As a qualitative sociologist I am drawn to stories that demonstrate social facts. Here is a story that I would like to share that underscores why I believe that we must be committed to anti-racist work and do so even in the midst of a year defined by disruption.
Once upon a time, a young woman walked into the wrong bathroom. She was exhausted from her travel from her home country to this new place. All she wanted was to wash her hands and splash cold water on her face. She was unaware of her error until someone grabbed her by the collar and yanked her backward, hard. This young woman of color was confused when her rescuer, also Black, kept pointing at the sign, which said “Colored.”
That young woman was my mother, and that was her introduction to the United States.
Confronting anti-Black racism was part of what shaped my mother’s sense of herself. But only part. She chose to become a citizen of the United States. She chose to use her subsequent training as a nurse in New York to offer reproductive health workshops on weekends to kids in Washington Heights.
She chose to mobilize and advocate for others. She saw that her choices in the present would help shape the future.
I am the daughter of an immigrant from Latin America and of a man who was the first generation in his family born in the U.S. and who was the first to go to college. I am the product of a family that like so many others actively resisted racism merely by living.
When I was a kid, my parents sent me to Fieldston, a private school in the Bronx that is affiliated with the humanistic principles of the Ethical Culture Society. I was a scholarship kid. My parents couldn’t really afford for me to go and in fact had to pull me out one year. My return was solely due to the help of Aunt Alina, my mother’s friend since nursing school, a Polish woman who was a Holocaust survivor.
Aunt Alina was a saver of everything and this included money. With her help, I was able to graduate. How incomprehensible that the trauma of captivity and dehumanization – the histories of the Holocaust and of anti-Blackness and xenophobia, bound these two women to one another for life.
Their ability to survive oppressive dehumanizing systems leaves me in awe. Their dedication to challenging barriers and transforming them into opportunity inspires me. They lived full, creative lives of purpose–and it is for them that I continue to challenge myself as well as the systems of injustice that still persist.
How is it that the world is so different than when my mother and Aunt Alina came to the U.S. and yet so much remains unchanged? How might we understand where we are as a nation right now where our racial legacy is concerned?
Consider the power of racism. Racism is an idea, a complex system, one that is tangibly experienced. It is irrational and is regularly rationalized, a shapeshifter and a paradox. For example, our recent history includes both the first Black president and increasing acts of supremacy. How is that possible? Because countering racism requires regular, dedicated anti-racist work.
Anti-racism is about dismantling systems, and systems don’t change overnight. We forget that because we think moments of progress are proof of full systemic change.
Sadly, our nation is often jolted back to the reality that the work isn’t done only when following publicly documented acts of aggression. Progress and injustice co-exist because we may not see systemic racism and don’t understand the ways systems reproduce inequality.
But we can see acts of violence. In the 1960s the images of young adults being assaulted as they challenged state sanctioned inequality by desegregating public spaces–images of dogs and firehoses, of faces contorted in rage, of people wielding weapons–helped move a nation from abstraction to humanist principles and to see the harm of racism.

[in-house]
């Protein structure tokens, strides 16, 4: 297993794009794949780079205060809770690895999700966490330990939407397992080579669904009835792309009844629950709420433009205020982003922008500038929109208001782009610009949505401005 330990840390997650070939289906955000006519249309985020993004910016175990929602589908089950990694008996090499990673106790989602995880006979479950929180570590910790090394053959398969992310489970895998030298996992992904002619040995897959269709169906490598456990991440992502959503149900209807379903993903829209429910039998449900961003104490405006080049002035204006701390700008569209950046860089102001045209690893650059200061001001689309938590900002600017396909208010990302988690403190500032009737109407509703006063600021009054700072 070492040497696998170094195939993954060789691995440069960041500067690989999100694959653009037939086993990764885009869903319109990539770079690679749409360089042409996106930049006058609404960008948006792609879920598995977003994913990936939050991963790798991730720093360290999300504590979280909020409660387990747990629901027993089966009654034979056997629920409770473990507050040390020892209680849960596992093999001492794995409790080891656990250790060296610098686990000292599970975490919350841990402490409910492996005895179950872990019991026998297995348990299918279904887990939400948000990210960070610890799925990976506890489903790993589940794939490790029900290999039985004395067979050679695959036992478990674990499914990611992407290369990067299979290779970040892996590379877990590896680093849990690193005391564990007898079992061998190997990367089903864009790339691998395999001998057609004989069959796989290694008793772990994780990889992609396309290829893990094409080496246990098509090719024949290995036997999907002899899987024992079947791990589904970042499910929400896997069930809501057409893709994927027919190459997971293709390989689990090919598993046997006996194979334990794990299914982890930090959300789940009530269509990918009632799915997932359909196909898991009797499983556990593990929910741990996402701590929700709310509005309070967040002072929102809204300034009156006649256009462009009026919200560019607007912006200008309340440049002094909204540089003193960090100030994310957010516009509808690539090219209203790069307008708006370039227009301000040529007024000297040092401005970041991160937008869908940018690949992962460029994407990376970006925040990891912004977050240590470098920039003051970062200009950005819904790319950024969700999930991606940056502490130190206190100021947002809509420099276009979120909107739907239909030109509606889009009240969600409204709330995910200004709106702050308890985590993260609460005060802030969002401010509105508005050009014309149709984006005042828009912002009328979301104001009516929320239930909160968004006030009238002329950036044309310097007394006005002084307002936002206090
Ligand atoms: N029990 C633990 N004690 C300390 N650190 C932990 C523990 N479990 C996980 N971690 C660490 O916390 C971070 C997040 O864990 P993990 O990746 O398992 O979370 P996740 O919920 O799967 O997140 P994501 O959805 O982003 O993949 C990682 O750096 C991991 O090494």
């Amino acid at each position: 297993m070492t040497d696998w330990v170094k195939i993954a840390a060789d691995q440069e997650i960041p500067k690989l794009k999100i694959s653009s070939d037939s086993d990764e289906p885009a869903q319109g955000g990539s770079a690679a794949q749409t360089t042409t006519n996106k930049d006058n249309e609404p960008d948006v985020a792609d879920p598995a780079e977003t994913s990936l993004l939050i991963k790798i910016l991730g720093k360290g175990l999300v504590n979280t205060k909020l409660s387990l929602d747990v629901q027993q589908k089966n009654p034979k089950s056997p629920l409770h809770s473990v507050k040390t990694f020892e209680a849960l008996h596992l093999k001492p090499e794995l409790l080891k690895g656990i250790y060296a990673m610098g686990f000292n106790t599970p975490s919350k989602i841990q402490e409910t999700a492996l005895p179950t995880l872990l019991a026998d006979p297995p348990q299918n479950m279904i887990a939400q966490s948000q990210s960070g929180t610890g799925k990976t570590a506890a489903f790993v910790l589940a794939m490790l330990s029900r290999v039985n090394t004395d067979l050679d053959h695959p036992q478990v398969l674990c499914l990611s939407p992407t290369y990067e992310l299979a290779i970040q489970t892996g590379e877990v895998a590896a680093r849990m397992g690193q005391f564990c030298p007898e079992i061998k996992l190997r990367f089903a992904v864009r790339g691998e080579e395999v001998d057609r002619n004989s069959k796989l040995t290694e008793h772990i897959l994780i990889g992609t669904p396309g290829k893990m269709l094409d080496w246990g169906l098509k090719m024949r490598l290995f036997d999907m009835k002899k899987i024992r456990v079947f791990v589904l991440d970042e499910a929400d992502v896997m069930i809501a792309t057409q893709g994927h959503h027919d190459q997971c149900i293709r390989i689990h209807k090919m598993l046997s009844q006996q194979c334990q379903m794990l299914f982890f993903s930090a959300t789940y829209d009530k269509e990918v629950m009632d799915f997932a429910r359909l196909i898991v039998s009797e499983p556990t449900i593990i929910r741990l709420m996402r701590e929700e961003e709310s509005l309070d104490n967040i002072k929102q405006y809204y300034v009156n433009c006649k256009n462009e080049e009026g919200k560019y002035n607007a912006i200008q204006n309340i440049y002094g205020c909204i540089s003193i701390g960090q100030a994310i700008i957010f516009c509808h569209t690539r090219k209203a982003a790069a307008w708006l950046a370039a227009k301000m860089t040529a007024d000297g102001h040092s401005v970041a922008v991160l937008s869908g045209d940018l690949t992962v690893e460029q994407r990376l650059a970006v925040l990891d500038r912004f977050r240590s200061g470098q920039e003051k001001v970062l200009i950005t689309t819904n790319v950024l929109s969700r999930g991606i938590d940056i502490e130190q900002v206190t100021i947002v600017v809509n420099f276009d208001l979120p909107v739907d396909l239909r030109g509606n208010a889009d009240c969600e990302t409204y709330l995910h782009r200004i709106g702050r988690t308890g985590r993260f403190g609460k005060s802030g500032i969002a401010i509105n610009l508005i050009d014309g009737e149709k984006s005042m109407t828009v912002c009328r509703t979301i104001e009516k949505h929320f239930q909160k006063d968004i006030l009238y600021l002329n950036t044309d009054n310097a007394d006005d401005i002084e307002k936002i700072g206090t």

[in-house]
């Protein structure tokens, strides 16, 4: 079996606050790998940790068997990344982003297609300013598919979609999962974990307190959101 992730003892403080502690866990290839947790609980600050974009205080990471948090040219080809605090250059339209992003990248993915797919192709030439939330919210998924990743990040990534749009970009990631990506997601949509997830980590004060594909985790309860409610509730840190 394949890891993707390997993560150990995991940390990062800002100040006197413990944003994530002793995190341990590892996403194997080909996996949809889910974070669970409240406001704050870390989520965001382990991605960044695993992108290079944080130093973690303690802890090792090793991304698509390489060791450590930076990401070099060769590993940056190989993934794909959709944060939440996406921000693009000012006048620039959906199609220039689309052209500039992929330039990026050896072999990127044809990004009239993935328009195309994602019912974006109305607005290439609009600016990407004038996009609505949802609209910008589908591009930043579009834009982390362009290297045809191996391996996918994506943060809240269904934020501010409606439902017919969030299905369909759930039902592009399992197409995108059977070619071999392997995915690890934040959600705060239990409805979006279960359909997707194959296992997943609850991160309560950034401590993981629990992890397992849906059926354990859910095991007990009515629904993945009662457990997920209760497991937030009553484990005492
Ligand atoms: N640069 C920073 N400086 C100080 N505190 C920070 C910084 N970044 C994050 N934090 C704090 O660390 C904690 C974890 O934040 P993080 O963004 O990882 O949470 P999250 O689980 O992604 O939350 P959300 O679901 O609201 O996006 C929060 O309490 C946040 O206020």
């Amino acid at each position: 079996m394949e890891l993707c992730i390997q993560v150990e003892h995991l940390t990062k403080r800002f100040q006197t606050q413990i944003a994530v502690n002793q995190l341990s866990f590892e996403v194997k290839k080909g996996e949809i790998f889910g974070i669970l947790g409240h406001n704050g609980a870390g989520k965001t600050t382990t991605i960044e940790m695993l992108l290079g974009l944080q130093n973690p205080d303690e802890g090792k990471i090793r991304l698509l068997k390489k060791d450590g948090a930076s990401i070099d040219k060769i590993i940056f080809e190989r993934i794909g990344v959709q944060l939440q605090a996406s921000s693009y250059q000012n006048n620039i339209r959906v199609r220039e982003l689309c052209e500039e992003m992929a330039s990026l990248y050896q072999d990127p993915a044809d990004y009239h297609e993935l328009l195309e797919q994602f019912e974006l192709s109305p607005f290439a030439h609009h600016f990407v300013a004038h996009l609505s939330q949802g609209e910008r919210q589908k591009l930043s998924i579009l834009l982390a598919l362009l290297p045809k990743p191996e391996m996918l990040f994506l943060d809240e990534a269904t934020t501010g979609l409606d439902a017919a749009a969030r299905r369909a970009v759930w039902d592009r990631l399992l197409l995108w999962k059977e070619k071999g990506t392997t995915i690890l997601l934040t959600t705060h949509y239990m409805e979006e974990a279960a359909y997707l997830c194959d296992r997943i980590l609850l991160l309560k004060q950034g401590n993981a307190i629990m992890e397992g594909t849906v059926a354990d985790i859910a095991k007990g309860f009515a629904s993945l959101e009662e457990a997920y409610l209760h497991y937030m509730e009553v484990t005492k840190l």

Why did it take such images to move some people? It’s not as if this was the first documentary evidence of the violence of racism.
Consider Ida B. Wells, whose book The Red Record: Tabulated Statistics and Alleged Causes of Lynching in the United States was published in 1895 or Mamie Till, who decided to hold an open casket viewing of her 14-year-old son Emmett, lynched in 1955.
There’s always been plenty of proof.
Why then, do we experience collective amnesia as a nation where oppression and racism are concerned? Why does some racial progress lead us to believe we are post-racial when we should know better?
What we can say is that protestations of ignorance are now invalid. We are in a moment where everyone should know the very real and tangible costs of the daily corrosiveness of anti-Black racism and structural inequality. So, what shall we do?
Consider this: anti-racism is a verb. It requires continuous action. It is the antithesis of complacency. It is more than diversity and inclusion. Sociologist Tressie McMillan Cottom argues that diversity and inclusion are strategies. They are necessary, but not sufficient for real change.
Today, we have the opportunity and the duty to publicly and vociferously commit to being anti-racist. Doing so is about being on the right side of history.
Each of us must name, feel and hear the truth of each other’s experiences. We need to grapple with the ambiguity of truth, and validate the lenses through which we each see the world in order to see each other in all our humanity. We need to model anti-racism and be the culture we want to see.
We have to ask hard questions of ourselves individually and collectively—and we have to act and make change. This work requires that we look at how we are organized, which voices are amplified and when, who is called to labor on these issues and why others aren’t.
It’s time to look at all of it.
Dr. Renée White, a scholar of race, gender and social inequality, is provost of Wheaton College in Norton, Mass.